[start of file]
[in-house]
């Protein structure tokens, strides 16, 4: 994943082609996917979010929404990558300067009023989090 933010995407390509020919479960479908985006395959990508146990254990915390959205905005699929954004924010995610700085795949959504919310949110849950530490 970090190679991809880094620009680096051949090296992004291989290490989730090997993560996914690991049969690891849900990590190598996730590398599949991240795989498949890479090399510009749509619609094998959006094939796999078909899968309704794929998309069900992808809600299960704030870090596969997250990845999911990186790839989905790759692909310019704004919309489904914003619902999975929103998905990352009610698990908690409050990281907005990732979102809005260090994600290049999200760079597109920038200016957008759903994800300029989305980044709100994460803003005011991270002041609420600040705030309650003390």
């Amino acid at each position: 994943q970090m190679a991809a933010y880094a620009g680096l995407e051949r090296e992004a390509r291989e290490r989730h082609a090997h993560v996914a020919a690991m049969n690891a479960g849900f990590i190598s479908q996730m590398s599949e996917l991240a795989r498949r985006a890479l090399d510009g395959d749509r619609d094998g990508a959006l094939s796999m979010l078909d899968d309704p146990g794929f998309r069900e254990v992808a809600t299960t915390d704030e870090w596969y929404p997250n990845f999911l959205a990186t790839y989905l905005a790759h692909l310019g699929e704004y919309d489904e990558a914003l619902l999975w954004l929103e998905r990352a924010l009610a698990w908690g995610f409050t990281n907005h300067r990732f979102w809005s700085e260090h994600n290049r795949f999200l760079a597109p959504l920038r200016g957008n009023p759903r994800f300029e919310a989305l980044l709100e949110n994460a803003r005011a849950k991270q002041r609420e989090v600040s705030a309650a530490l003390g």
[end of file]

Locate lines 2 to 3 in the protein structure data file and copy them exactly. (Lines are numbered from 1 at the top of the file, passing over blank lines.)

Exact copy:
């Protein structure tokens, strides 16, 4: 994943082609996917979010929404990558300067009023989090 933010995407390509020919479960479908985006395959990508146990254990915390959205905005699929954004924010995610700085795949959504919310949110849950530490 970090190679991809880094620009680096051949090296992004291989290490989730090997993560996914690991049969690891849900990590190598996730590398599949991240795989498949890479090399510009749509619609094998959006094939796999078909899968309704794929998309069900992808809600299960704030870090596969997250990845999911990186790839989905790759692909310019704004919309489904914003619902999975929103998905990352009610698990908690409050990281907005990732979102809005260090994600290049999200760079597109920038200016957008759903994800300029989305980044709100994460803003005011991270002041609420600040705030309650003390």
């Amino acid at each position: 994943q970090m190679a991809a933010y880094a620009g680096l995407e051949r090296e992004a390509r291989e290490r989730h082609a090997h993560v996914a020919a690991m049969n690891a479960g849900f990590i190598s479908q996730m590398s599949e996917l991240a795989r498949r985006a890479l090399d510009g395959d749509r619609d094998g990508a959006l094939s796999m979010l078909d899968d309704p146990g794929f998309r069900e254990v992808a809600t299960t915390d704030e870090w596969y929404p997250n990845f999911l959205a990186t790839y989905l905005a790759h692909l310019g699929e704004y919309d489904e990558a914003l619902l999975w954004l929103e998905r990352a924010l009610a698990w908690g995610f409050t990281n907005h300067r990732f979102w809005s700085e260090h994600n290049r795949f999200l760079a597109p959504l920038r200016g957008n009023p759903r994800f300029e919310a989305l980044l709100e949110n994460a803003r005011a849950k991270q002041r609420e989090v600040s705030a309650a530490l003390g």